Zoli et al 39
post-conflict settings. Not only do the authors explore this puzzle, we make the argument for strengthening
commensurate norms governing conflict in both Islamic and International Humanitarian Law traditions.
To do this, our approach situates religious and natural law discussions in contemporary problems of
security policy and governance.2 That makes this collaborative work cross-cultural, reliant on legal
pluralism, and also interdisciplinary, in ways reflective of ‘policy-relevant scholarship’ in the international
law and security arenas.3 It is worth recalling that such border-crossing and translational work has shaped
breakthrough moments in intellectual history: the late medieval recovery of Aristotle in the Latin West, for
instance, which went on to spark modern philosophy, including the philosophy of law, occurred by virtue of
Averroës’ Aristotelean commentaries, which made possible Aquinas’s own influential conception of natural
law that came to anchor the universal idea of the rule of law captured in legitimate governance.4
As the ‘religious’5 or ‘sacred’6 law of Islam, shari’a is often defined as ‘an all-embracing body of religious
duties, the totality of Allah’s commands that regulate the life of every Muslim in all its aspects’.7 This body
of norms places ‘on an equal footing ordinances regarding worship and ritual, as well as political and
(in the narrow sense) legal rules’.8 In the contemporary post-9/11 moment, it is critical to recognise two
assumptions that have—for better or worse—framed Islamic legal scholarship. First, on the negative side,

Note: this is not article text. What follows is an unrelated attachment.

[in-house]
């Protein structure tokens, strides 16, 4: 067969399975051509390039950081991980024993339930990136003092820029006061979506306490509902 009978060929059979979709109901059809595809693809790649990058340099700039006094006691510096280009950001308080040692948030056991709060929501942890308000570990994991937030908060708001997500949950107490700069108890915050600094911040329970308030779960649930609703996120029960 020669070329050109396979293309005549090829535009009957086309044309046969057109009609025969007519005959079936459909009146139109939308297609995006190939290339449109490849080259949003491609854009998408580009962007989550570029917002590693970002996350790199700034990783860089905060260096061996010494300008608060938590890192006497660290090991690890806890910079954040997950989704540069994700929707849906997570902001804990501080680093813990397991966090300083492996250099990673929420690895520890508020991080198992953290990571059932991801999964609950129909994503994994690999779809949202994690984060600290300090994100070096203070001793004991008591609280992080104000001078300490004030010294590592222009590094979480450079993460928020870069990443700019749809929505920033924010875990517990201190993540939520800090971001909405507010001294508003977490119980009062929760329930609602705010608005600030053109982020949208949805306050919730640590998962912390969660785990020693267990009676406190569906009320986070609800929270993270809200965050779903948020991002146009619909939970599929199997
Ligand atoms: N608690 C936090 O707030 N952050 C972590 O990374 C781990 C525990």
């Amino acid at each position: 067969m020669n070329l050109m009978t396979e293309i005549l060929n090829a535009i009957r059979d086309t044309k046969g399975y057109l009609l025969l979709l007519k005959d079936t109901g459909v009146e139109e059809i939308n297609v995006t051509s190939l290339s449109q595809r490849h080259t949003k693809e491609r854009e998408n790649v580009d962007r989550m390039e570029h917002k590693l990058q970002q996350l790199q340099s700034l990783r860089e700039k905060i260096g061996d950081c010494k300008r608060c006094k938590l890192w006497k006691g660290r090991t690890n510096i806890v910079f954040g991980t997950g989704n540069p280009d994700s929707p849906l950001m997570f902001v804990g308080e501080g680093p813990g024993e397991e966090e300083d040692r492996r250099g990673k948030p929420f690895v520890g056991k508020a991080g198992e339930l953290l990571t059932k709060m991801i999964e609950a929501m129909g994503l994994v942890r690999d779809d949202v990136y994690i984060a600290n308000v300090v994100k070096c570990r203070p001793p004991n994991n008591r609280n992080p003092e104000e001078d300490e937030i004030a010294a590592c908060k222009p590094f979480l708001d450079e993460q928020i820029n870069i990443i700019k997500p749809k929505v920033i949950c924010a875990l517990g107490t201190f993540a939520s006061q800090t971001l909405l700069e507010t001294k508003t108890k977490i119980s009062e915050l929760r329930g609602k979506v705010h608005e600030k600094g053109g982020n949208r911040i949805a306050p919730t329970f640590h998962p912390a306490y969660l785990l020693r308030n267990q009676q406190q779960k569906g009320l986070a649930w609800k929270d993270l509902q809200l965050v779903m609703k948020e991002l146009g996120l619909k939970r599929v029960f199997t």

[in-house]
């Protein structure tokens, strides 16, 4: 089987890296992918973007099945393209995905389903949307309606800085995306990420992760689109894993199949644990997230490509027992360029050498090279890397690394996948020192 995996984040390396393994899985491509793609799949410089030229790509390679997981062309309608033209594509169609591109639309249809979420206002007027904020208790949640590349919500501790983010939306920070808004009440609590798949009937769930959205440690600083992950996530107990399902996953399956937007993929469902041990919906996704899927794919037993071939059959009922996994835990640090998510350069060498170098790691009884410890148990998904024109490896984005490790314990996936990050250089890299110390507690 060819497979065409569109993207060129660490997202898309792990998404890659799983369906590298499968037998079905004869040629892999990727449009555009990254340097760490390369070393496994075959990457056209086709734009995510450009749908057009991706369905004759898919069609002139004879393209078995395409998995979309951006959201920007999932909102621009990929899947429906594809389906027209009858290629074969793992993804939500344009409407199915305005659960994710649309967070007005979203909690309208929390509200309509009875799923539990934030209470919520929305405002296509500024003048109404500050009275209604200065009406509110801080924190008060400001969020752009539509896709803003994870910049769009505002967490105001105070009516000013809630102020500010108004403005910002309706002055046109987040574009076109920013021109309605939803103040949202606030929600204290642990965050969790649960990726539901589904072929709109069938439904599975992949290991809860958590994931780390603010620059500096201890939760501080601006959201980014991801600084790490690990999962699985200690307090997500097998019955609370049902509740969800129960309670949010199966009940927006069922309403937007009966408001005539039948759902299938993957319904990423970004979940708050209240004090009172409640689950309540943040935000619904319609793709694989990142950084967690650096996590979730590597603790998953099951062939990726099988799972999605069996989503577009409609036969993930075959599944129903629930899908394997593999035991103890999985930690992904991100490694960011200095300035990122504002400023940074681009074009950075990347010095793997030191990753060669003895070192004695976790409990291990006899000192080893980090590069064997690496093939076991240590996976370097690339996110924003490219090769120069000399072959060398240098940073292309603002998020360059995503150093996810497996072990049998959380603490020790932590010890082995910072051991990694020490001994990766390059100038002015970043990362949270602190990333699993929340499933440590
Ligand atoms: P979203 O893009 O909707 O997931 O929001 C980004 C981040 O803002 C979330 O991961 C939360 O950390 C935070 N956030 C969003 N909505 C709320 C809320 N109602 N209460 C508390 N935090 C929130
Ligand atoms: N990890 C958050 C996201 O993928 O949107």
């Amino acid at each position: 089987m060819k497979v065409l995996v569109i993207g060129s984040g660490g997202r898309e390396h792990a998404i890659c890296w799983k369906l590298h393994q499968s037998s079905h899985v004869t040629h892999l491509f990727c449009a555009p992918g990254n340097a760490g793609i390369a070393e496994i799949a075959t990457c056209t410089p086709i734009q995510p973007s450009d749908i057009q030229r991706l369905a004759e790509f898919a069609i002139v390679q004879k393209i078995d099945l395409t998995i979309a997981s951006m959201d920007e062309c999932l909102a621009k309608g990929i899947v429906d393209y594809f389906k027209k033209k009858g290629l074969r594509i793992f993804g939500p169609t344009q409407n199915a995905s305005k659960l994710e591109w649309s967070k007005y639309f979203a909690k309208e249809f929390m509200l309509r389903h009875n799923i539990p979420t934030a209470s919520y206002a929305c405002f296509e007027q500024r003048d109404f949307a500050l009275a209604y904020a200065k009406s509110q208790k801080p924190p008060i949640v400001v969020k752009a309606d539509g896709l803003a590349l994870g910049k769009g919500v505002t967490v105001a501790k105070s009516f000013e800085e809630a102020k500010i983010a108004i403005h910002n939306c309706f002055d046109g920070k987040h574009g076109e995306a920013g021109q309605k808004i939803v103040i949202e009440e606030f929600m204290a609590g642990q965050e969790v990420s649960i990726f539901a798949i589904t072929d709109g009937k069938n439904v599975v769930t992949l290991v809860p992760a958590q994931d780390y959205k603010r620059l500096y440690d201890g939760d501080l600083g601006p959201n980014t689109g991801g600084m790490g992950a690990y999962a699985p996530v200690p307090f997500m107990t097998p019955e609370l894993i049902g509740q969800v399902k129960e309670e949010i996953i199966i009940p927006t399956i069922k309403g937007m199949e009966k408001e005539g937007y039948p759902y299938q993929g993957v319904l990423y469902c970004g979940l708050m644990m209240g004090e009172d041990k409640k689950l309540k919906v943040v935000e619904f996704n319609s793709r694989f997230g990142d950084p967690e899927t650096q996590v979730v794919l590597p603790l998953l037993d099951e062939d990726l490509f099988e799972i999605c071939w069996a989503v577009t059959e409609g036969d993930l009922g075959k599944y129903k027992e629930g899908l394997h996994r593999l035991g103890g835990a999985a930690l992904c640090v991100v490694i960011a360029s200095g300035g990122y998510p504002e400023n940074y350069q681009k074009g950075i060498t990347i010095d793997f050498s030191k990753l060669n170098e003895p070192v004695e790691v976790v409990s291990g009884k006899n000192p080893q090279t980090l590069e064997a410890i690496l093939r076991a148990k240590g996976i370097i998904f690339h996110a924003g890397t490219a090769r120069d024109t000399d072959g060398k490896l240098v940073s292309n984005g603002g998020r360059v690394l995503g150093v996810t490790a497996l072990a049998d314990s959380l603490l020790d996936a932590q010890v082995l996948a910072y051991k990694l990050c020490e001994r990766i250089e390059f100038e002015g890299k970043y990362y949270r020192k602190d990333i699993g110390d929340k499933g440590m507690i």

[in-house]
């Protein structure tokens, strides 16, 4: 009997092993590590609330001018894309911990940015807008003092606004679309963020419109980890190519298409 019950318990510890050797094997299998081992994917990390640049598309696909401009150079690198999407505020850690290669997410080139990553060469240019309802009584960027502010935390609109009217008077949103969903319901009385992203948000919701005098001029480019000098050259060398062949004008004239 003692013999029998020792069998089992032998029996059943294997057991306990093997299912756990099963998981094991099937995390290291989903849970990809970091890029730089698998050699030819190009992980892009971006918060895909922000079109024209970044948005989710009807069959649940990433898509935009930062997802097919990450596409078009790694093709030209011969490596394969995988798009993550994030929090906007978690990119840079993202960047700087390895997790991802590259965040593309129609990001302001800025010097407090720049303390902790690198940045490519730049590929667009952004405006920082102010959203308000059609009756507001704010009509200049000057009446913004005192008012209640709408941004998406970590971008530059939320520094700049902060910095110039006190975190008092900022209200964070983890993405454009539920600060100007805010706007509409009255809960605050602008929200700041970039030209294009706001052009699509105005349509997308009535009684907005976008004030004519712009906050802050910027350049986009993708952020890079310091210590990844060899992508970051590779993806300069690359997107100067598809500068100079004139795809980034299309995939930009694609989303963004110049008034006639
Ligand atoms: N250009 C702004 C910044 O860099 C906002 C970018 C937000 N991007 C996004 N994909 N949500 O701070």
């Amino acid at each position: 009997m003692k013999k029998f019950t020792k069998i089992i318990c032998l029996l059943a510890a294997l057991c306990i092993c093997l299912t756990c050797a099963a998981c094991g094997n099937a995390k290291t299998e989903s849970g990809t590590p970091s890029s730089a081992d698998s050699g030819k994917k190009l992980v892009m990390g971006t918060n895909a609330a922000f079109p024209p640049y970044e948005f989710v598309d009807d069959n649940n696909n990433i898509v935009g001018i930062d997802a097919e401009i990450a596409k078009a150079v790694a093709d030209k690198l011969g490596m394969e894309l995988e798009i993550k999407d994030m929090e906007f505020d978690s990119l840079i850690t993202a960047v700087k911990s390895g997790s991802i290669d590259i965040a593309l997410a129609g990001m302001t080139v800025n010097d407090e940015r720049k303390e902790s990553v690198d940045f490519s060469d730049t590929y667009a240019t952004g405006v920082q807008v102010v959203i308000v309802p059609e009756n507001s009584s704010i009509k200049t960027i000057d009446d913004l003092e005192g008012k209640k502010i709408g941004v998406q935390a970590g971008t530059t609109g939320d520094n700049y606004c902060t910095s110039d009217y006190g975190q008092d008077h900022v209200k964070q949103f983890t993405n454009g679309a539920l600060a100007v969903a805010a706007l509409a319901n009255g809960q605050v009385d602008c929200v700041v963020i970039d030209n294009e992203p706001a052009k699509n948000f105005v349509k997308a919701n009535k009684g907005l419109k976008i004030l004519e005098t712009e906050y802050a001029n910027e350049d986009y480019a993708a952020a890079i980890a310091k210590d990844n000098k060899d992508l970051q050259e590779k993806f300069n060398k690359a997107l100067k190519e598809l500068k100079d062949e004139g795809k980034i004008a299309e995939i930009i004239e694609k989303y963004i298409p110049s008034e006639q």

scholars have too often approached Islamic law within theological terms, even conflating law with theology,
despite the fact that discourses of religion and law function in profoundly different ways in society. Law—no
matter how important its inspiration—amounts to a system of rules enforced through social and political
mechanisms and institutions to govern human, worldly behaviour.
Second, on the positive side, scholars have routinely noted that shari’a does not comprise the whole
of Islamic law—far from it. As John Esposito explains, Islamic law refers to both shari’a and qh (Islamic
jurisprudence), as well as other doctrinal sources and opinion (such as hadith), whereas shari’a is God’s
‘divine law’ contained in the Qur’an and Sunna. Fiqh refers to earthly efforts by jurists to interpret shari’a.9
Islamic law is grounded in the shari’a and derived from it through interpretation by jurists, and hence,
shari’a is a normative source of Islamic law, not its entire body.10 To make a comparison, if public international
law generally is comprised of agreements between states, customary rules considered by states to be legally
binding (i.e. opinio juris), case law, and general principles, shari’a amounts to the “general principles” of
Islamic law—the legal precepts and touchstones that orient different schools of thought, juristic opinion,
and state-specific implementations of Islamic norms. While there is no question that religious ideals frame